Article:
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# Solving quadratics by taking square roots

Learn how to solve quadratic equations like x^2=36 or (x-2)^2=49.

#### What you will learn in this lesson

So far you have solved linear equations, which include constant terms—plain numbers—and terms with the variable raised to the first power, x, start superscript, 1, end superscript, equals, x.
You will now learn how to solve quadratic equations, which include terms where the variable is raised to the second power, x, squared.
Here are a few examples of the types of quadratic equations you will learn to solve:
x, squared, equals, 36
left parenthesis, x, minus, 2, right parenthesis, squared, equals, 49
2, x, squared, plus, 3, equals, 131
Now let's get down to business.

## Solving $x^2=36$x, squared, equals, 36 and similar equations

Suppose we want to solve the equation x, squared, equals, 36. Let's first verbalize what the equation is asking us to find. It is asking us which number, when multiplied by itself, equals 36.
If this question sounds familiar to you, it's because this is the definition of the square root of 36, which is expressed mathematically as square root of, 36, end square root.
Now, this is how the complete solution of the equation looks:
\begin{aligned}x^2&=36\\\\ \sqrt{x^2}&=\sqrt{36}&&\text{Take the square root.}\\\\ x&=\pm\sqrt{36}\\\\ x&=\pm 6\end{aligned}
Let's review what went on in this solution.

### What the $\pm$plus minus sign means

Note that every positive number has two square roots: a positive square root and a negative square root. For example, both 6 and minus, 6, when squared, equal 36. Therefore, this equation has two solutions.
The plus minus is just an efficient way of representing this concept mathematically. For example, plus minus, 6 means "either 6 or minus, 6".

### A note about inverse operations

When we solved linear equations, we isolated the variable by using inverse operations: If the variable had 3 added to it, we subtracted 3 from both sides. If the variable was multiplied by 4, we divided both sides by 4.
The inverse operation of taking the square is taking the square root. However, unlike the other operations, when we take the square root we must remember to take both the positive and the negative square roots.
Now solve a few similar equations on your own.
Problem 1
Solve x, squared, equals, 16.
x, equals, plus minus

Problem 2
Solve x, squared, equals, 81.
x, equals, plus minus

Problem 3
Solve x, squared, equals, 5.

## Solving $(x-2)^2=49$left parenthesis, x, minus, 2, right parenthesis, squared, equals, 49 and similar equations

Here is how the solution of the equation left parenthesis, x, minus, 2, right parenthesis, squared, equals, 49 goes:
\begin{aligned}(x-2)^2&=49\\\\ \sqrt{(x-2)^2}&=\sqrt{49}&&\text{Take the square root.}\\\\ x-2&=\pm 7\\\\ x&=\pm 7+2&&\text{Add 2.}\end{aligned}
Therefore, the solutions are x, equals, 9 and x, equals, minus, 5.
Let's review what went on in this solution.

### Isolating $x$x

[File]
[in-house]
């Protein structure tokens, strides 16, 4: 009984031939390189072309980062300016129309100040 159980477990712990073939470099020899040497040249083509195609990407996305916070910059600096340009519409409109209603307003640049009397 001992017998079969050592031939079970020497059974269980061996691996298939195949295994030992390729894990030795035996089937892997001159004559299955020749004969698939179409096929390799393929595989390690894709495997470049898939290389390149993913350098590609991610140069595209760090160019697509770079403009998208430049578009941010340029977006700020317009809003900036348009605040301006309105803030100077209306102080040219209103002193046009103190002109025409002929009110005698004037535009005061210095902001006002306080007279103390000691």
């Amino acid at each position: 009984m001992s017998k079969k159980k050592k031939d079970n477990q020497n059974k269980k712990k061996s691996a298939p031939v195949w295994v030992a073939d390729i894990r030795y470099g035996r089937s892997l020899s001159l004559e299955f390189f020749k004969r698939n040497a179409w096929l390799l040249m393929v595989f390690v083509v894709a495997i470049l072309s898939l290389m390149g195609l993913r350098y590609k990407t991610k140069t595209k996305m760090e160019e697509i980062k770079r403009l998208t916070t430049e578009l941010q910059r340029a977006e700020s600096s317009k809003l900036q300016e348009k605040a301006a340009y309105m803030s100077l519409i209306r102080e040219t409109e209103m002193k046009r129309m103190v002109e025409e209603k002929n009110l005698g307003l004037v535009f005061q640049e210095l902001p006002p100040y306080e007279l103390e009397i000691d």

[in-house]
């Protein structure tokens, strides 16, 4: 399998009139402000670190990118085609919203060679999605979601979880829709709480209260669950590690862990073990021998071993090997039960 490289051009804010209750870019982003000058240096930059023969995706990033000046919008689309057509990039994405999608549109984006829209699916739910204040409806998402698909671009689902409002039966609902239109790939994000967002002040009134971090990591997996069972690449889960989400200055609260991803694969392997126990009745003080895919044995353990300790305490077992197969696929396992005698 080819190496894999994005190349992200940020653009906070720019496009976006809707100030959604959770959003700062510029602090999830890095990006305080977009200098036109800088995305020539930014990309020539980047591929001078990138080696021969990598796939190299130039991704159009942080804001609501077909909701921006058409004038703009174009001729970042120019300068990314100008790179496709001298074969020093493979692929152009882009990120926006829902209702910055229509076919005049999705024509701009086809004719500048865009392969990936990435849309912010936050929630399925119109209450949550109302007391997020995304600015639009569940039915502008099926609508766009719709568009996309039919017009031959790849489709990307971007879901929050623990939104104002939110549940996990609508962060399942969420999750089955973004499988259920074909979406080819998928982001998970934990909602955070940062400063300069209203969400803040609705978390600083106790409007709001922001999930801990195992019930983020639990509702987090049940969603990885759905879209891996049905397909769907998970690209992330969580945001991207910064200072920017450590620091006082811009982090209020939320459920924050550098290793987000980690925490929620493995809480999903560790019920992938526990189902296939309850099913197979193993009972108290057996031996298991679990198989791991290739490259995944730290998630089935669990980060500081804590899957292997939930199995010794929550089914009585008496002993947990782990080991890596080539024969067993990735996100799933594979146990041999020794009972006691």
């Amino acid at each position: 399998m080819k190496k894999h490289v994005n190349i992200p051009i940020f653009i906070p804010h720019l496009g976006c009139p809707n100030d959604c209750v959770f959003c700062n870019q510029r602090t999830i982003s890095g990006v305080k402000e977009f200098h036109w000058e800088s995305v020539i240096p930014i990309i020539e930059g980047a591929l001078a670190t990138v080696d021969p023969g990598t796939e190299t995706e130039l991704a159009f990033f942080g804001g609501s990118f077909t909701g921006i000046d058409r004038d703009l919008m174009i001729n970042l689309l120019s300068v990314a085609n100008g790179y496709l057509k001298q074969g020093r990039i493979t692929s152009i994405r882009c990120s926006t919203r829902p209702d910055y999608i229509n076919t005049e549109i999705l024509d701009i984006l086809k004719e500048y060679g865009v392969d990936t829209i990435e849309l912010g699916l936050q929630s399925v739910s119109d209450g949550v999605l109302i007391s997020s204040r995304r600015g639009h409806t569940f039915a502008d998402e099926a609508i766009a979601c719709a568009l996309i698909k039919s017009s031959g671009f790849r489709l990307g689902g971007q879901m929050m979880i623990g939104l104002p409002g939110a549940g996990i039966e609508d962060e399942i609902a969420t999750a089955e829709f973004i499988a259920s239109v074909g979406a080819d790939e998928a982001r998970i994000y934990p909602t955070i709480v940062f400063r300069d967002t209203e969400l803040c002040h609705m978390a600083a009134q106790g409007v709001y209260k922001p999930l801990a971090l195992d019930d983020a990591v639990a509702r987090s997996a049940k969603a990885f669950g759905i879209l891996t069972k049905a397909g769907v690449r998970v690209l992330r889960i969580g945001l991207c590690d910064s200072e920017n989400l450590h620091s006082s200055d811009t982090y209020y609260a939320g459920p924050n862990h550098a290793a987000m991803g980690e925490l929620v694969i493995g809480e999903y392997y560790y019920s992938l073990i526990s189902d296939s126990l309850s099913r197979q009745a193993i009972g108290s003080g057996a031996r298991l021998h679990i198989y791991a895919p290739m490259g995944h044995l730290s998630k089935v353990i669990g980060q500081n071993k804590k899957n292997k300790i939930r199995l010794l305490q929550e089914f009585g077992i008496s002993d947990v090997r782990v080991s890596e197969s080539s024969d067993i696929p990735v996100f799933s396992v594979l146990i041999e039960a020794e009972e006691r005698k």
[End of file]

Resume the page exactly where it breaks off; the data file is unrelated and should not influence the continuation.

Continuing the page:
Using the inverse operation of taking the square root, we removed the square sign. This was important in order to isolate x, but we still had to add 2 in the last step in order to really isolate x.

### Understanding the solutions

Our work ended with x, equals, plus minus, 7, plus, 2. How should we understand that expression? Remember that plus minus, 7 means "either plus, 7 or minus, 7." Therefore, we should split our answer according to the two cases: either x, equals, 7, plus, 2 or x, equals, minus, 7, plus, 2.
This gives us the two solutions x, equals, 9 and x, equals, minus, 5.
Now solve a few similar equations on your own.
Problem 4
Solve left parenthesis, x, plus, 3, right parenthesis, squared, equals, 25.

Problem 5
Solve left parenthesis, 2, x, minus, 1, right parenthesis, squared, equals, 9.

Problem 6
Solve left parenthesis, x, minus, 5, right parenthesis, squared, equals, 7.

### Why we shouldn't expand the parentheses

Let's go back to our example equation, left parenthesis, x, minus, 2, right parenthesis, squared, equals, 49. Suppose we wanted to expand the parentheses there. After all, this is what we do in linear equations, right?
Expanding the parentheses results in the following equation:
x, squared, minus, 4, x, plus, 4, equals, 49
If we wanted to take the square root in this equation, we would have to take the square root of the expression x, squared, minus, 4, x, plus, 4, but it's not clear if square root of, x, squared, minus, 4, x, plus, 4, end square root can be rewritten as a nice expression.
In contrast, taking the square roots of expressions like x, squared or left parenthesis, x, minus, 2, right parenthesis, squared gives us nice expressions like x or left parenthesis, x, minus, 2, right parenthesis.
Therefore, it's actually helpful in quadratic equations to keep things factored, because this allows us to take the square root.

## Solving $2x^2+3=131$2, x, squared, plus, 3, equals, 131 and similar equations

Not all quadratic equations are solved by immediately taking the square root. Sometimes we have to isolate the squared term before taking its root.
For example, to solve the equation 2, x, squared, plus, 3, equals, 131 we should first isolate x, squared. We do this exactly as we would isolate the x term in a linear equation.
\begin{aligned}2x^2+3&=131\\\\ 2x^2&=128&&\text{Subtract 3.}\\\\ x^2&=64&&\text{Divide by 2.}\\\\ \sqrt{x^2}&=\sqrt{64}&&\text{Take the square root.}\\\\ x&=\pm 8\end{aligned}
Now solve a few similar equations on your own.
Problem 7
Solve 3, x, squared, minus, 7, equals, 5.